Unlocking GPU Inferencing Power with GGUF, GPTQ/AWQ, and EXL2
If you are into the fascinating world of GPU inference and exploring the capabilities of different models, you might have encountered the tweet by turboderp_ showcasing some 3090 inference on EXL2. The discussion that followed revealed intriguing insights into GGUF, GPTQ/AWQ, and the efficient GPU inferencing powerhouse - EXL2.
GGUF, described as the container of LLMs (Large Language Models), resembles the .AVI or .MKV of the inference world. Inside this container, it supports various quants, including traditional ones (4_0, 4_1, 6_0, 8_0), k-quants (2-5 bit with different sizes), and even a new 2-bit format based on quip#.
This discussion unveils the complexity of GGUF, with at least two ways to create k-quants: traditional quantize and AWQ activations. The format is actively developed, making it a dynamic and evolving container for various quantization approaches.
However, for pure GPU inferencing, GGUF may not be the optimal choice. GGUF, as described, grew out of CPU inference hacks. If you are aiming for pure efficient GPU inferencing, two names stand out - GPTQ/AWQ and EXL2.
GPTQ/AWQ is tailored for GPU inferencing, claiming to be 5x faster than GGUF when running purely on GPU. This provides a significant speed boost for those who rely heavily on GPU power for their models.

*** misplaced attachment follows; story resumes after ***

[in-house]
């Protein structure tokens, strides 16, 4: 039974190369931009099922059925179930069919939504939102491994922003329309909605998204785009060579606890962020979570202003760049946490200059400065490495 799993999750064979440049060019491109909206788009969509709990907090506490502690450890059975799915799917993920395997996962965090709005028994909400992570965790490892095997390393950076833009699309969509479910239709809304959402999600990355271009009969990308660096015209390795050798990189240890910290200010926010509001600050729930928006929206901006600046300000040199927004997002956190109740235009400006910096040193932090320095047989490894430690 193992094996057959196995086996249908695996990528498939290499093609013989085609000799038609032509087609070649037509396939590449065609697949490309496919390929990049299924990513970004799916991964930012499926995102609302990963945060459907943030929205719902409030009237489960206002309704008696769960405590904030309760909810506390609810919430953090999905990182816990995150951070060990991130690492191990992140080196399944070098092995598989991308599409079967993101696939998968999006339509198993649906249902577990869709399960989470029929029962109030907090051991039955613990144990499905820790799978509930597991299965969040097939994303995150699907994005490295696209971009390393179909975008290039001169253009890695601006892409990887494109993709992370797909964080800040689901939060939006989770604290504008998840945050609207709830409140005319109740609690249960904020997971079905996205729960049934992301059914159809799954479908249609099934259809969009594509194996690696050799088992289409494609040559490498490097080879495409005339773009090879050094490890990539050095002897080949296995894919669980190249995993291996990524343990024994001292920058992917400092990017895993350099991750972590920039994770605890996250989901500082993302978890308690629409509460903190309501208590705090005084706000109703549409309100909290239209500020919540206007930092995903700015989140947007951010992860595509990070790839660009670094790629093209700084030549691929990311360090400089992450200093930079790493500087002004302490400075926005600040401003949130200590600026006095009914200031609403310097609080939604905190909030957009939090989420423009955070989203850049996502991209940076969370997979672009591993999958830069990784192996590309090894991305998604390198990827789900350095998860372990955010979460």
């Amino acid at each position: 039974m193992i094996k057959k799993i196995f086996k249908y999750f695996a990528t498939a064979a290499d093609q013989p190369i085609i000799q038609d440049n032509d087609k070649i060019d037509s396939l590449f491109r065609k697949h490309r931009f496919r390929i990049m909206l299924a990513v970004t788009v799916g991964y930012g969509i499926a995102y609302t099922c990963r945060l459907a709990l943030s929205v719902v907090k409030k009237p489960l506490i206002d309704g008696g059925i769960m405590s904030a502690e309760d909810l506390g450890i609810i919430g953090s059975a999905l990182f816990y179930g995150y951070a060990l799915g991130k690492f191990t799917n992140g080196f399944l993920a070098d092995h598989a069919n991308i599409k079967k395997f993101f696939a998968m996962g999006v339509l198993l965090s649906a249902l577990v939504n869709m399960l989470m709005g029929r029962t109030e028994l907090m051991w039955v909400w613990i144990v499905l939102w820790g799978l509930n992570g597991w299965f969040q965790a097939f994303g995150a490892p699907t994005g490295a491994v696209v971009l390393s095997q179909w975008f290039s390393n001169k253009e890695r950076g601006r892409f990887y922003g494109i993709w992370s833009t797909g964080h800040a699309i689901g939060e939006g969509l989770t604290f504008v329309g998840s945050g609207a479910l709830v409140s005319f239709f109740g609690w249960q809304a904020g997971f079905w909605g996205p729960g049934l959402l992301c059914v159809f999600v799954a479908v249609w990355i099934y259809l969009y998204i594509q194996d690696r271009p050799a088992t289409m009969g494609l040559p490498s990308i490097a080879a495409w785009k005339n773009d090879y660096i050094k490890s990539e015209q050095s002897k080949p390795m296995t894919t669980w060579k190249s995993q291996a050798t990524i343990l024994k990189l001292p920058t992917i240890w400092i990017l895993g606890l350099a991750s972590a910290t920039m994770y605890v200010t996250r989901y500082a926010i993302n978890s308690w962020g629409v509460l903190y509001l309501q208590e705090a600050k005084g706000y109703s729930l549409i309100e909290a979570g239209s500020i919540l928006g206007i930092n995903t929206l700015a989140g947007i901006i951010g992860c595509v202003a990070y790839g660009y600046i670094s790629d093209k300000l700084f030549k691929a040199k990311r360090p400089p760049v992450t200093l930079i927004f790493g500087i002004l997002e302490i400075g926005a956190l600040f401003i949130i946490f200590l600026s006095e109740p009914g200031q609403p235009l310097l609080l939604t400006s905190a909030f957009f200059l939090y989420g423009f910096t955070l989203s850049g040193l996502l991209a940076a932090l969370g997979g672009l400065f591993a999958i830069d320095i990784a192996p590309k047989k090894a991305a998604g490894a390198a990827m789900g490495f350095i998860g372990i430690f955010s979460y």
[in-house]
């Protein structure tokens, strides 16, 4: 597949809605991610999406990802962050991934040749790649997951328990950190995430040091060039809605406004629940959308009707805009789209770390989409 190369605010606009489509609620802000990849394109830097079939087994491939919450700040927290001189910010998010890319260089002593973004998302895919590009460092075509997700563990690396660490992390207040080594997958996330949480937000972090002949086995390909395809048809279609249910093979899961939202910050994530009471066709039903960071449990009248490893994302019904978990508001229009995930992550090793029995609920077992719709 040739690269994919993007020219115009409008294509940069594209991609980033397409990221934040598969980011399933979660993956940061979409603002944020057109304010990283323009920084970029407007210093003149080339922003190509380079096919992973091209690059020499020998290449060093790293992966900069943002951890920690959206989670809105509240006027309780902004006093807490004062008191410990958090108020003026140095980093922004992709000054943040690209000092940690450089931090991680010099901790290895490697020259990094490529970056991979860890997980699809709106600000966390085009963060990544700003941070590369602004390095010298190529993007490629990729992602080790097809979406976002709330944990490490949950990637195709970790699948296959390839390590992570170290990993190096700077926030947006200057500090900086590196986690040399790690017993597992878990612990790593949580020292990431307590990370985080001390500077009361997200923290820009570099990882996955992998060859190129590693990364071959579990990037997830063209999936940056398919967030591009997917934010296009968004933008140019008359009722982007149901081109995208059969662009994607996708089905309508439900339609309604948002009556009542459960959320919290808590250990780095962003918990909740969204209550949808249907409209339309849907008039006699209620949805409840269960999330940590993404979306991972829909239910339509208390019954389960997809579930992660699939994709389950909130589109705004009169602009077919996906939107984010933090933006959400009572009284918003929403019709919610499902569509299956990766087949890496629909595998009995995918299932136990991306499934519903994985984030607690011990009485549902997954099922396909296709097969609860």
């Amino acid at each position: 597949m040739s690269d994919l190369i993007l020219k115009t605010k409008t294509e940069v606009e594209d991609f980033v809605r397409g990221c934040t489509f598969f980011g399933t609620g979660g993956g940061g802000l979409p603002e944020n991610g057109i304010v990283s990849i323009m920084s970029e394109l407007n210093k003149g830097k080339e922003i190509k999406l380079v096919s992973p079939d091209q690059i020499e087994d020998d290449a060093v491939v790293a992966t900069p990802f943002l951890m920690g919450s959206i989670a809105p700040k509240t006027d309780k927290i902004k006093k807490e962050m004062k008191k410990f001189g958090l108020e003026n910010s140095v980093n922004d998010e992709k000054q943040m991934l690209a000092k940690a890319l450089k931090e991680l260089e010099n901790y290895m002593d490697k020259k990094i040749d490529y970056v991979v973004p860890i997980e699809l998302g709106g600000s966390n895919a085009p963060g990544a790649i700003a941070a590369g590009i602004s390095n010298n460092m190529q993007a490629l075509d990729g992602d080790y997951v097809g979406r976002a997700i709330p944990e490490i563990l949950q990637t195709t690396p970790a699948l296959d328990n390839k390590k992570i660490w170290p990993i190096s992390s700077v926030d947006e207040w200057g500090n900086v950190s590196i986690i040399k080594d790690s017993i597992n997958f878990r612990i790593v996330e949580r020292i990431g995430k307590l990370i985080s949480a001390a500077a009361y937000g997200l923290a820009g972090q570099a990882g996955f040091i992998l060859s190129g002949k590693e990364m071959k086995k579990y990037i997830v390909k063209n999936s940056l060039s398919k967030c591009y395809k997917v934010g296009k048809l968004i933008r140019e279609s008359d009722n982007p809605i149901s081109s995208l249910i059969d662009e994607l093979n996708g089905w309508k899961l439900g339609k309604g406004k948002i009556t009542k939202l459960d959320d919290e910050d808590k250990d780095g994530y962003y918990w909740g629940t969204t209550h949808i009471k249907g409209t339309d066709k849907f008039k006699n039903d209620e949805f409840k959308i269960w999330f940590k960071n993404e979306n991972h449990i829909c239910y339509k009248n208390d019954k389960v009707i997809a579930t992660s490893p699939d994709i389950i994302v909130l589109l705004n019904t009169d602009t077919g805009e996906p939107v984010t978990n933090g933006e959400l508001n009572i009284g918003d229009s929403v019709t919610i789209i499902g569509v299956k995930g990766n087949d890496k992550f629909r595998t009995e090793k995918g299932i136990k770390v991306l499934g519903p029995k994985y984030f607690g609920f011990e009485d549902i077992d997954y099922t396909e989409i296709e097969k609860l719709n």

Now, let's talk about the real game-changer - EXL2. This platform is designed to let your quant fit precisely into your GPU, unleashing the full potential of your hardware. Whether you are on Windows with minimal passive VRAM consumption or pushing the limits with a 70B model at 30 t/s, EXL2 seems to be the go-to choice for efficient GPU inferencing.
In conclusion, the world of GPU inferencing is vast, with each format and platform having its unique strengths. GGUF might be versatile, but for pure GPU power, GPTQ/AWQ and EXL2 take the lead. The choice ultimately depends on your specific needs and the scale of your inferencing tasks.